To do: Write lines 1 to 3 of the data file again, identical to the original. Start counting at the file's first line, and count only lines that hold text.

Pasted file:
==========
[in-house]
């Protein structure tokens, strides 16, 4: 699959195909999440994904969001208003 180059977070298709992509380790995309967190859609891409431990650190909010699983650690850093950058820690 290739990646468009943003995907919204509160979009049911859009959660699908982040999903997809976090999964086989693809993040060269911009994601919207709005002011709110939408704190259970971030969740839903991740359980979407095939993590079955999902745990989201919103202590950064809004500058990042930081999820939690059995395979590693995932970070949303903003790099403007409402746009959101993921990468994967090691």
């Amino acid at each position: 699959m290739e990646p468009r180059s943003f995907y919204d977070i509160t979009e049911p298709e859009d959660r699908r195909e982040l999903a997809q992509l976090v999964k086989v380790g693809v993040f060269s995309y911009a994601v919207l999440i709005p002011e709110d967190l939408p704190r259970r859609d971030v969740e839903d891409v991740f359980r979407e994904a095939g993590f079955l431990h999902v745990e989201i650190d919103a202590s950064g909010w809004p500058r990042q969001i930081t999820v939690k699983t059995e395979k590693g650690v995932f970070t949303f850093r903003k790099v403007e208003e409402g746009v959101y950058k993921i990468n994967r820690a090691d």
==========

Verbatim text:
[in-house]
């Protein structure tokens, strides 16, 4: 699959195909999440994904969001208003 180059977070298709992509380790995309967190859609891409431990650190909010699983650690850093950058820690 290739990646468009943003995907919204509160979009049911859009959660699908982040999903997809976090999964086989693809993040060269911009994601919207709005002011709110939408704190259970971030969740839903991740359980979407095939993590079955999902745990989201919103202590950064809004500058990042930081999820939690059995395979590693995932970070949303903003790099403007409402746009959101993921990468994967090691």
């Amino acid at each position: 699959m290739e990646p468009r180059s943003f995907y919204d977070i509160t979009e049911p298709e859009d959660r699908r195909e982040l999903a997809q992509l976090v999964k086989v380790g693809v993040f060269s995309y911009a994601v919207l999440i709005p002011e709110d967190l939408p704190r259970r859609d971030v969740e839903d891409v991740f359980r979407e994904a095939g993590f079955l431990h999902v745990e989201i650190d919103a202590s950064g909010w809004p500058r990042q969001i930081t999820v939690k699983t059995e395979k590693g650690v995932f970070t949303f850093r903003k790099v403007e208003e409402g746009v959101y950058k993921i990468n994967r820690a090691d």